Human resource professionals are the ones who take care of the people in the company. But who takes care of them? Cathy Norris joins this episode to talk about HR wellbeing. If there’s anyone who needs it more, it would be the HR professionals. Cathy is a Leadership & Wellbeing Coach and Corporate Trainer & Facilitator. She shares her seventeen years of experience to talk about the struggles of those in HR and helping them overcome those with emotional wellbeing. How can HR professionals balance the ability to be accessible and get things done at the same time? How can they release the stress from their day-to-day work? Cathy answers these questions and more! Plus, she provides tips for having effective conversations and setting expectations.
I’m excited about our topic because last time we spoke about helping our people with emotional well-being, and now, we are going to be talking about helping those that help others, the HR professionals. Cathy is going to be leading us through that discussion but before I introduce her, I want to make sure that we go through the cadence and let everybody know what the show is about for our first-time readers out there.
Our intent is to come together as professionals and bring in expert seekers to talk about how we create places where people love to work, engage, and elevate our people overall. One of our key hosts is Sumit in India and the people’s strategist. He owns his own consulting firm over there. He also helps us here at CompTeam. He’s a thought leader in the HR space. He comes with a great deal of expertise and a lot of large consulting firms. We are very fortunate to have Sumit.
Also, my colleague, Howard Nizewitz. Howard and I worked together at Barclays a number of years ago, and now, he’s helping lead the CompTeam through its success. Howard is an expert in systems as well as compensation. He comes with a wealth of knowledge and expertise. We have a lot of people out on vacation. Char Miller is getting ready to relocate down to her winter haven in South America, down in Mexico. Jules is in Australia, and Windy is down-diving in Mexico now.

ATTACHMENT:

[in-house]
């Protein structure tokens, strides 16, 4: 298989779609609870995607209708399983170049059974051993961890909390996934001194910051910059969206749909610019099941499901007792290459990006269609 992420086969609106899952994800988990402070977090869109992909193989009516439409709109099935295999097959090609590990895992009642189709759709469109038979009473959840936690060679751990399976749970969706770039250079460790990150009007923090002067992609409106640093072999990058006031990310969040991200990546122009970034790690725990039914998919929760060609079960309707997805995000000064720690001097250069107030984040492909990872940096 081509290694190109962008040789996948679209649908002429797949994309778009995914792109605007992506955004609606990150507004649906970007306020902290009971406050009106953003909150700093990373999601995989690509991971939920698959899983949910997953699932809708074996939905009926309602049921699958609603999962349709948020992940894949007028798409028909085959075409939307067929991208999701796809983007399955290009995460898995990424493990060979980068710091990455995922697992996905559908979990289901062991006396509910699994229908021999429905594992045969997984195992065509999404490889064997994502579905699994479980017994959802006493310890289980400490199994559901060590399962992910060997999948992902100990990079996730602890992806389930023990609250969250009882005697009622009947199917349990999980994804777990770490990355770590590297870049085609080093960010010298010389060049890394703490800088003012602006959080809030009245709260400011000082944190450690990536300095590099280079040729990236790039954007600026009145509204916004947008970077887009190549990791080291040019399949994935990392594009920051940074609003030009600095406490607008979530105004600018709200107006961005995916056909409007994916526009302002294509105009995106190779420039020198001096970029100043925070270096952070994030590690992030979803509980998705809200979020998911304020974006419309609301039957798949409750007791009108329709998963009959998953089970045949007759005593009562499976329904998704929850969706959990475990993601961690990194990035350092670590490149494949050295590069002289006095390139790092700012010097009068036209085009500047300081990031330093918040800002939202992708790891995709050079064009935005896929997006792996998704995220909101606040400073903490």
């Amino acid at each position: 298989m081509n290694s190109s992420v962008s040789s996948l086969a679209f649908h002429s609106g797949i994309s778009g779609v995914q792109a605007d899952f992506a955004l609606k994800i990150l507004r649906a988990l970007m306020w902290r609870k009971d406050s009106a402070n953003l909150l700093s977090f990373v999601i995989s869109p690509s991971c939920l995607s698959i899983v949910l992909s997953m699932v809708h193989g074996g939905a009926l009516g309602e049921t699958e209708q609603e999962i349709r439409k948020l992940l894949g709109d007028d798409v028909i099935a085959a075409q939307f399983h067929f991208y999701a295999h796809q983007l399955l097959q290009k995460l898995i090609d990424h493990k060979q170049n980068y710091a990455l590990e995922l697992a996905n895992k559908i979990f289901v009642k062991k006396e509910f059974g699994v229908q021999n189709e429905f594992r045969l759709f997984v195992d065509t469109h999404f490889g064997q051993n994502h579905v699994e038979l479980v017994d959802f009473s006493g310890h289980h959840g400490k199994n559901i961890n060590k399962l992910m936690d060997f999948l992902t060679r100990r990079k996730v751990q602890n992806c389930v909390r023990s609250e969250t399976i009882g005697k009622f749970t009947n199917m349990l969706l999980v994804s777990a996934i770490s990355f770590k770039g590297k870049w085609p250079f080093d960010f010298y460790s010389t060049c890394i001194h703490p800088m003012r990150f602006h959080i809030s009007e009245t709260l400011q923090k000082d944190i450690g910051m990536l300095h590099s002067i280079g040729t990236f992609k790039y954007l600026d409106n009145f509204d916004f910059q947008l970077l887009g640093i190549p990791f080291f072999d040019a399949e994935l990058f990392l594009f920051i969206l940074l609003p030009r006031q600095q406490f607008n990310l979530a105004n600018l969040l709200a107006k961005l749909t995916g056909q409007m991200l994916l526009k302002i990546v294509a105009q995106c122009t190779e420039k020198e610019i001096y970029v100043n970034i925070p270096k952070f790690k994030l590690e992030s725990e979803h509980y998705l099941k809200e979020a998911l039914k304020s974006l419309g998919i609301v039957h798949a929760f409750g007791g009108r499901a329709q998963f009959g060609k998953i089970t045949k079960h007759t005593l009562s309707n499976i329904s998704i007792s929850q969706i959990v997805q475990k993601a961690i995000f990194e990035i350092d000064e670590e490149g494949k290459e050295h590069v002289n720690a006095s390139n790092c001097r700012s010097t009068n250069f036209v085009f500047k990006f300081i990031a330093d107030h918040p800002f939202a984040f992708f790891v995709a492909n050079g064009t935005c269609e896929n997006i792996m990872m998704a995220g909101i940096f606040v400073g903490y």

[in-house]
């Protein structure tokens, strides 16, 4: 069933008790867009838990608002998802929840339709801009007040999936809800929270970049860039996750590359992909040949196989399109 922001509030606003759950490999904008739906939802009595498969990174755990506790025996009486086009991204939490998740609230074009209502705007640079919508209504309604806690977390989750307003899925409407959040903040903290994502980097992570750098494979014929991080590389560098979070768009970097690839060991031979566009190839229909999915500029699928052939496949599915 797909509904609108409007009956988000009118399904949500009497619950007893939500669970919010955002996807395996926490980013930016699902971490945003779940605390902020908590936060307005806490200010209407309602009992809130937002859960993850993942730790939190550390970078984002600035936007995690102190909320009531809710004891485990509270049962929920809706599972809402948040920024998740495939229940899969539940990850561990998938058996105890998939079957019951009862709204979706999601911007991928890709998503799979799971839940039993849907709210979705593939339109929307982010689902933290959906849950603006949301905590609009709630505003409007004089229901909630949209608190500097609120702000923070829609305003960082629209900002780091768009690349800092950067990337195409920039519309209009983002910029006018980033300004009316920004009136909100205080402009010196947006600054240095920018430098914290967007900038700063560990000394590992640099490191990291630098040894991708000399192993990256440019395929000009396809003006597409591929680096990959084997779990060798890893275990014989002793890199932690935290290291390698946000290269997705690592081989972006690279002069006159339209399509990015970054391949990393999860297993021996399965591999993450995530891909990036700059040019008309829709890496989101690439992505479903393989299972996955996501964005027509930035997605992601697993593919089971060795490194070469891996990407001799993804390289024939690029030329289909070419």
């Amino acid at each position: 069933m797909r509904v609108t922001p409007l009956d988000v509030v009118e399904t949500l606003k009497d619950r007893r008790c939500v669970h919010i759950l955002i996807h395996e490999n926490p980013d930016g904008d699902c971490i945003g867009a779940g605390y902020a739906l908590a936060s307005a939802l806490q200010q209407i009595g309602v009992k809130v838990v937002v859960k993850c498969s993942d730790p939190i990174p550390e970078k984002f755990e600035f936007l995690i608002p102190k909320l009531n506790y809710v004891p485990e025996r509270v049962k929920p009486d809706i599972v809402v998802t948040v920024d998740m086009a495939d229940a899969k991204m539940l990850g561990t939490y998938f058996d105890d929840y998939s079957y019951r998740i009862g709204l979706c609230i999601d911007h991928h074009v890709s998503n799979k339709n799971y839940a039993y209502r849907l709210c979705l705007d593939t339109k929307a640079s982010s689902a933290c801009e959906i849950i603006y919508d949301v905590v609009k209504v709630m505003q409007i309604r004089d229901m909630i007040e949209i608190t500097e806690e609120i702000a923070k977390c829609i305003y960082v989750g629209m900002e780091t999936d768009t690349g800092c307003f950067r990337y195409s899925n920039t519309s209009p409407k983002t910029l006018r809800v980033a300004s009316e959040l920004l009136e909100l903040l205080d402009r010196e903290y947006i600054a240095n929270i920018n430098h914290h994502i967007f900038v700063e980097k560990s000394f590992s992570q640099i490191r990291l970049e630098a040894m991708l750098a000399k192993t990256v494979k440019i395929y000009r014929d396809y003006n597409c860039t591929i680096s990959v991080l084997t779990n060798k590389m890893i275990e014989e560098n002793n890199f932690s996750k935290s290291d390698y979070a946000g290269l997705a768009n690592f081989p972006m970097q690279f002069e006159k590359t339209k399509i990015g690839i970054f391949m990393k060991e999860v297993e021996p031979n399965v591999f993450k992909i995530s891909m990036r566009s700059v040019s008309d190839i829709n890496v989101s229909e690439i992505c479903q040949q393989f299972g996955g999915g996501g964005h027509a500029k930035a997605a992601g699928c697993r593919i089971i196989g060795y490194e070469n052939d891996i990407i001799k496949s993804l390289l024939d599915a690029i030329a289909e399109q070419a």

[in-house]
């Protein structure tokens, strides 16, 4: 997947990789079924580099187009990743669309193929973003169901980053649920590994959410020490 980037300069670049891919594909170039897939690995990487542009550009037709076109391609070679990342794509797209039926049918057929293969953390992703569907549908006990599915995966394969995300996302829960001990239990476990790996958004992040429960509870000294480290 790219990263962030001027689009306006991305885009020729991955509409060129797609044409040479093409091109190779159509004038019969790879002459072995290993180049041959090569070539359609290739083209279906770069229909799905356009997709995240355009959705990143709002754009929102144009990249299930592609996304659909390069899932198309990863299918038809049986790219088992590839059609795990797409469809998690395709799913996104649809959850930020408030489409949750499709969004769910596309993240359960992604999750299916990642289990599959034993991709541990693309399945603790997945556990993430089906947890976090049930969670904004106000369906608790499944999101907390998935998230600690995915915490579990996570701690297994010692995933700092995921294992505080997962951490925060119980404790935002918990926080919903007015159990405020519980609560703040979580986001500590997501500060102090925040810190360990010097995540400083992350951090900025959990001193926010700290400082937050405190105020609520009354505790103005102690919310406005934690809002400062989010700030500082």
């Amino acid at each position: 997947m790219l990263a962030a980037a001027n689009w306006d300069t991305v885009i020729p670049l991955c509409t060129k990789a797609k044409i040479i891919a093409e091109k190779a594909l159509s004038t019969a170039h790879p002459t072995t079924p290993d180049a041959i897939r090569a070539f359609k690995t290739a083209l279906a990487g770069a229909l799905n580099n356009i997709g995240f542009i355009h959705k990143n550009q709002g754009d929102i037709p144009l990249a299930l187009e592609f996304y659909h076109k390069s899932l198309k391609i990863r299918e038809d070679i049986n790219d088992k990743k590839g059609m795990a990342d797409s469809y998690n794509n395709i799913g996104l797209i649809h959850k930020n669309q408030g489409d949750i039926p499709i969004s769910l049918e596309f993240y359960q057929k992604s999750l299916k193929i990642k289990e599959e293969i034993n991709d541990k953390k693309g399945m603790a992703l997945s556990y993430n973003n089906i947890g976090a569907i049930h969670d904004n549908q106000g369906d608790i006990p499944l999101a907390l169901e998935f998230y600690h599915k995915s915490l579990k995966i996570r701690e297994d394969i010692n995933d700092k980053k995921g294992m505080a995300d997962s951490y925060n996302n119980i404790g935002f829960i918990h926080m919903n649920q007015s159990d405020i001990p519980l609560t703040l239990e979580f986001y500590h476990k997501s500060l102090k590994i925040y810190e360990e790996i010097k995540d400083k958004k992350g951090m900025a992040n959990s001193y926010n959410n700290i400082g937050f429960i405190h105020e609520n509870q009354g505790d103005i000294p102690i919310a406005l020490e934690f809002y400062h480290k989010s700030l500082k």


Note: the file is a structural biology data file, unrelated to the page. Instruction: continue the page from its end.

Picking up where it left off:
Everybody is having fun, and I’m here in the cold, getting ready to feel for the winter and fighting a cold myself. I’m very jealous but pleased to introduce Cathy Norris. Cathy is our speaker. We are going to be talking about HR well-being. Cathy comes with a wealth of knowledge for many years of experience. A lot of that is at larger companies such as AT&T and Walmart. She has been a consultant for a number of years and also training and development at some companies. It’s a pleasure to have her here. Cathy, tell us a little bit about yourself and how you became into what you do, and how you help people on your journey.
Thank you, Sam. I’m happy to share how I got into doing this. My journey was that my very first career was teaching high school for a few years. I then went back to do a PhD program in Instructional Technology because I was interested in how people learn. I did that program and did everything, even my qualifying exam. I’m one of those ABD-ers because I got to do an internship and tee.
Once I got into the real world of seeing results from a training program, I was like, “This is much better than academia.” I ended up working at Accenture, which was Andersen Consulting at the time. I’m developing training programs. I went from there to implementing PeopleSoft HRIS programs as a consultant, which is Workday now. I got to travel and implement HRS programs for several years.
My company got acquired by a large software company, and I got to move back into instructional technology. I spent several years as an instructional design manager, developing mostly online training programs for the technical people in our software company but I got to go to Singapore and manage all the Asia Pacific training programs and implement our global programs for a couple of years.
It was in that position, working with all the country managers of Asia and having a lot of requirements for the company, that I came face-to-face with my emotions. “It’s not so easy to implement this and that when I have to work with a team of people from very different cultures, countries, and budgets.” I was thrown for a loop. “My emotions are getting in my way. I’m getting frustrated at work, and I don’t like this.”
I started learning online. I investigated and heard of emotional intelligence. I found a consultant who helped me with my situation at work. I was also going through personal situations as well. It all came to a head for me, and I was like, “I want to understand my emotions.” Fast forward, I came back to the US, and that large successful software company no longer exists. They were in the process of laying people off, which it was also getting affecting my emotions at work.
I came back and decided to start my own company and help people personally with emotions as well as in companies. I got a couple of emotional intelligence certifications and developed programs to help people raise their emotional intelligence. Coincidentally, a few years before the pandemic, I still wanted to master more of my emotions.
There was still more. I was like, “I still don’t feel like I’m managing them.” I joined a program and worked with the master coach, and then the pandemic hit. We are all dealing with emotions at this point. I wanted to help with what I was learning. I want to help people see that there are things we can do. We can become aware of and manage our emotions no matter how much despair we might be in.